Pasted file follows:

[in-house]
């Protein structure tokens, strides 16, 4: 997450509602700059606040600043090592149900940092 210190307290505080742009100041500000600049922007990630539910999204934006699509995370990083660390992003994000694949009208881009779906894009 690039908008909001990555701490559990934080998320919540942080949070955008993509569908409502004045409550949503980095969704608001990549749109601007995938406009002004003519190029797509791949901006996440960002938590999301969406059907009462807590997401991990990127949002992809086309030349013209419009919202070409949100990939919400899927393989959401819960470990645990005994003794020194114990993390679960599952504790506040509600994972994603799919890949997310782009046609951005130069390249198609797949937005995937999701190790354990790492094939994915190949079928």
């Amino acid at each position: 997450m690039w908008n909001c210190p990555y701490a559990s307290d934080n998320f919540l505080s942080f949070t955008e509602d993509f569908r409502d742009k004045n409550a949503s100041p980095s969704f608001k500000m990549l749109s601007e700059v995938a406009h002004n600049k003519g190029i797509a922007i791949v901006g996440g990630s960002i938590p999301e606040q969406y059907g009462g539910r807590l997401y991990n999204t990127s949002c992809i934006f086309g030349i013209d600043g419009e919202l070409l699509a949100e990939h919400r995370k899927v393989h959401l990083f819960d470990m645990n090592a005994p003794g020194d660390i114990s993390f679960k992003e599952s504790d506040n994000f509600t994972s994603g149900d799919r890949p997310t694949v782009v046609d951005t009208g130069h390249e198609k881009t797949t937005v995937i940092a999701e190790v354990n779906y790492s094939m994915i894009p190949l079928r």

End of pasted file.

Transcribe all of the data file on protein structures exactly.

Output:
[in-house]
């Protein structure tokens, strides 16, 4: 997450509602700059606040600043090592149900940092 210190307290505080742009100041500000600049922007990630539910999204934006699509995370990083660390992003994000694949009208881009779906894009 690039908008909001990555701490559990934080998320919540942080949070955008993509569908409502004045409550949503980095969704608001990549749109601007995938406009002004003519190029797509791949901006996440960002938590999301969406059907009462807590997401991990990127949002992809086309030349013209419009919202070409949100990939919400899927393989959401819960470990645990005994003794020194114990993390679960599952504790506040509600994972994603799919890949997310782009046609951005130069390249198609797949937005995937999701190790354990790492094939994915190949079928």
């Amino acid at each position: 997450m690039w908008n909001c210190p990555y701490a559990s307290d934080n998320f919540l505080s942080f949070t955008e509602d993509f569908r409502d742009k004045n409550a949503s100041p980095s969704f608001k500000m990549l749109s601007e700059v995938a406009h002004n600049k003519g190029i797509a922007i791949v901006g996440g990630s960002i938590p999301e606040q969406y059907g009462g539910r807590l997401y991990n999204t990127s949002c992809i934006f086309g030349i013209d600043g419009e919202l070409l699509a949100e990939h919400r995370k899927v393989h959401l990083f819960d470990m645990n090592a005994p003794g020194d660390i114990s993390f679960k992003e599952s504790d506040n994000f509600t994972s994603g149900d799919r890949p997310t694949v782009v046609d951005t009208g130069h390249e198609k881009t797949t937005v995937i940092a999701e190790v354990n779906y790492s094939m994915i894009p190949l079928r």